One of the trends I have noticed in attending BookExpo over the last several years is that it seems to have gotten smaller with regards to the size and floor space it covers at the Javits Center at the same time it has expanded in a way to welcome more and more people who are not publishing industry professionals into the space. The former phenomenon certainly has to do with a consolidation in the industry, with any number of smaller publishing houses having been acquired by larger corporate entities (one of my favorite publishers, Black Dog & Leventhal, being a case in point); undoubtedly, too, the progressive growth in online sales of not only books but also related intellectual properties has contributed to the apparent contraction of the size and scope of the annual event – it’s easy to forget if you’re an attendee who creates, reads or reviews content that BookExpo primarily functions for the sake of book sellers and others in the business of delivering that content to consumers. With regards to the latter aspect, it’s mostly felt in the transitioning of the three days of BookExpo into the two final days of BookCon within the same Javits footprint – wherein the floor space taken up by exhibitors shrinks even more, but the public attendee crowd swells, not only to browse areas where they can purchase books but also to sit in on public presentations by authors and other publishing notables.
If it’s January in New York City, that means the annual ‘Beer Bourbon & BBQ’ culinary extravaganza will be taking place, allowing folks from the greater New York area (and regions besides) to flock to The Tunnel at 608 West 28 Street in West Chelsea to fulfil the appetite of their ‘Inner Redneck.” Happening on January 26th, the theme for 2019 is ‘BEAST MODE. TASTE IT. SIP IT. PORK IT’ (which has been trademarked by presenters the Trigger Agency to mark the occasion), and it is an apropos coinage for the opening event of a series that is staged throughout various cities across the eastern seaboard over the year, from Florida to New York.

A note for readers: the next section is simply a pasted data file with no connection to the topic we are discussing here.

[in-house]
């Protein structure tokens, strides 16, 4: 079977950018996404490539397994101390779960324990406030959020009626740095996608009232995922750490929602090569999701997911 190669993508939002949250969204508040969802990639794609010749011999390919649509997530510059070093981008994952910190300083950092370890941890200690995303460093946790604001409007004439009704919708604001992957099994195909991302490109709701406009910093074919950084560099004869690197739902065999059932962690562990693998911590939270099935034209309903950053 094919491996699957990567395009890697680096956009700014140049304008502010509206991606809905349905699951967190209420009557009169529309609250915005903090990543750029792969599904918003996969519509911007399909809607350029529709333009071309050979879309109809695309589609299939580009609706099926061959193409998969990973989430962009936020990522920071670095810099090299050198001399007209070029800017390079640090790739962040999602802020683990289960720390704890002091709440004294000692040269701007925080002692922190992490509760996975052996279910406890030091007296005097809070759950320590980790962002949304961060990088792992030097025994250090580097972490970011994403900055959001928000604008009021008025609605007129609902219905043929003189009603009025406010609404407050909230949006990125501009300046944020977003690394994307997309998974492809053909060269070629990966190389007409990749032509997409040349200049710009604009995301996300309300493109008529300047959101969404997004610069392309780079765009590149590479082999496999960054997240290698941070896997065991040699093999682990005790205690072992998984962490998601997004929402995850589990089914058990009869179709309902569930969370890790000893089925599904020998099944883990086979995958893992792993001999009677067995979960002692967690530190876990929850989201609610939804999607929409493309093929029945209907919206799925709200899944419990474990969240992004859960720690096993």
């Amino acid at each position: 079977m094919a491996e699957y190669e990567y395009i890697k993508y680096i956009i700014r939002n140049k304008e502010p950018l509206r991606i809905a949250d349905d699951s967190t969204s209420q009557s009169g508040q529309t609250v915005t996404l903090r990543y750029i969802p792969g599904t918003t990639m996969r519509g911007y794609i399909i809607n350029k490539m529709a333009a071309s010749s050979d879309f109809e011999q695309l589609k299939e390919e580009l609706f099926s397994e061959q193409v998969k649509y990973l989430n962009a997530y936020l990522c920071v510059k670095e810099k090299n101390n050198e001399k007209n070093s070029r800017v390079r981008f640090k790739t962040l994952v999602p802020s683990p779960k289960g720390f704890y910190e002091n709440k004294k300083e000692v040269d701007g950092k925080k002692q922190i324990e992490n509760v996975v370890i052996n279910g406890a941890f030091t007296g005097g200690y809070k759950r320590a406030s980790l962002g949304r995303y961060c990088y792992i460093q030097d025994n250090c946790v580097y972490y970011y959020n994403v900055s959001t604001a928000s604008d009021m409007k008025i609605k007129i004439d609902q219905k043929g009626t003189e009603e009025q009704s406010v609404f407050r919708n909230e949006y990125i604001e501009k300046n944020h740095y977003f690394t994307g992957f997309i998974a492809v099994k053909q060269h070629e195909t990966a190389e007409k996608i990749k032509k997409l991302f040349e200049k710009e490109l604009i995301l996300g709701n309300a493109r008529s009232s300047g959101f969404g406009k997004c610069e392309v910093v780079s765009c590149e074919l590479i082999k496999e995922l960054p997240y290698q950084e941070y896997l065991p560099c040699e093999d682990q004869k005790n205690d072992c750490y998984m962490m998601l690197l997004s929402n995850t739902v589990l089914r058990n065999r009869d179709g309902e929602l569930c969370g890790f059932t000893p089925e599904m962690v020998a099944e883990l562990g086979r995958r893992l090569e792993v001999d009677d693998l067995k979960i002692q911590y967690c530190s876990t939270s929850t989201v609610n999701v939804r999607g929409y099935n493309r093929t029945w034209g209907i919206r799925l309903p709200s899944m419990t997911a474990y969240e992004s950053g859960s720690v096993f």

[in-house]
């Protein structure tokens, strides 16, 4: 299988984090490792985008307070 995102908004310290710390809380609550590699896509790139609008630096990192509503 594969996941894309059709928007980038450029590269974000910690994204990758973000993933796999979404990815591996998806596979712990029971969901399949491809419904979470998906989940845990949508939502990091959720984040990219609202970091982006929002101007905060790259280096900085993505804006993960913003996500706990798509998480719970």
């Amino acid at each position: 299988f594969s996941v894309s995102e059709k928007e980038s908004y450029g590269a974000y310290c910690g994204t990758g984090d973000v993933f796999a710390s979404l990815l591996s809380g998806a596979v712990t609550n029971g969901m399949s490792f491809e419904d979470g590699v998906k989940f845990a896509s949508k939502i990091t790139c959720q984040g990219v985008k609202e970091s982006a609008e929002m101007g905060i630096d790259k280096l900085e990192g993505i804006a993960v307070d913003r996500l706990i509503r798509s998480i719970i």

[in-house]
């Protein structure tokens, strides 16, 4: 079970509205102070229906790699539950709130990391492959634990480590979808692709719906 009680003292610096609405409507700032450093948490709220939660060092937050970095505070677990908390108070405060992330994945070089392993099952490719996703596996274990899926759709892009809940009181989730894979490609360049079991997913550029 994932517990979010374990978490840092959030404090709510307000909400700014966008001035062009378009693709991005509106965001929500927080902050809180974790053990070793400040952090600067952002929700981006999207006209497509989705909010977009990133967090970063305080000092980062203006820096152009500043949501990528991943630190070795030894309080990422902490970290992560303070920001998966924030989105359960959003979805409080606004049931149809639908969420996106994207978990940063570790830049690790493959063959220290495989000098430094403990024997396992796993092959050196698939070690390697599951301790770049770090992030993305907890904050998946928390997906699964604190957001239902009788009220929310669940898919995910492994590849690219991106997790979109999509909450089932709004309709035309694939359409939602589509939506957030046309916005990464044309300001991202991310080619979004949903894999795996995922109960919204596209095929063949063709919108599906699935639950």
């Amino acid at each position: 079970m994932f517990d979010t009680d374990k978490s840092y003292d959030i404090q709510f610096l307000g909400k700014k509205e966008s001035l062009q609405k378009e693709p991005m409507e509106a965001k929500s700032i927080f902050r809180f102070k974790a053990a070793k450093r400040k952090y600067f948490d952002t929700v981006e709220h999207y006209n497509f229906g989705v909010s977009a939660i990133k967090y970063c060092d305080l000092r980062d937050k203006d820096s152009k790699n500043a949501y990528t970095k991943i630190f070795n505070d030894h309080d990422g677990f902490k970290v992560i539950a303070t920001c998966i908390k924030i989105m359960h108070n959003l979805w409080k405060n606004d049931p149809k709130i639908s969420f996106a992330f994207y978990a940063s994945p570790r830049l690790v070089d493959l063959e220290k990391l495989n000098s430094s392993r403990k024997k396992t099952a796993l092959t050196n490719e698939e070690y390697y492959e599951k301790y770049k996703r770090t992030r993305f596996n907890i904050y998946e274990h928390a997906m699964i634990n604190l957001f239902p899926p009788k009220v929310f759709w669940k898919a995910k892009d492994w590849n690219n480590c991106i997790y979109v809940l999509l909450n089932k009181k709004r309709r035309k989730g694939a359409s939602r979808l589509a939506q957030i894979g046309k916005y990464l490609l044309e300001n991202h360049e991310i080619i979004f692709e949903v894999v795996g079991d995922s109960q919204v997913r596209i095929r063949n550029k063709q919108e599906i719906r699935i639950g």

The most comprehensive annual celebration of the performing arts around the globe, encompassing a convergence of 14major performing arts industry forums and public festivals, is about to take place once again in New York City with the 2019 edition of JanArtsNYC. With the broad menu of cultural events including American Realness (Jan. 4-13; americanrelaness.com), Chamber Music of America Conference (Jan. 17-20l chamber-music.org), Drama League DirectorFest (Jan. 28; directorfest.org), National Sawdust’s FERUS Festival (Jan. 4-8; nationalsawdust.org/festivals-and-series/ferus), globalFEST (Jan. 6; globalfest.org), ISPA Congress (Jan. 8-10; ispa.org), Jazz Congress (Jan. 7-8; jazzcongress.org), NYC Winter Jazzfest (Jan. 4-12; winterjazzfest.com), The Joyce Theater’s American Dance Platform (Jan. 3-7; joyce.org), Performance Space New York (Jan. 5-31; performancespacenewyork.org), PROTOTYPE: Opera/Theatre/Now (Jan. 5-13; prototypefestival.org), and The Public Theater’s Under the Radar Festival (Jan. 3-13; undertheradarfestival.com), perhaps the most important of these will be the 62ndannual Association of Performing Arts Professionals (APAP) Conference. Taking place at the New York Hilton Midtown Hotel from January 4-8, the APAP Conference in 2019 will host more than 3,600 performing arts professionals (including persons who represent leading performing arts centers, municipal and university performing arts facilities, culturally specific organizations, foreign governments, artist agencies, managers, touring companies, consultants and self-represented artists) as they experience some 1,000 performance showcases, network at a 370-booth EXPO Hall, and attend professional development and plenary sessions addressing issues impacting their industry.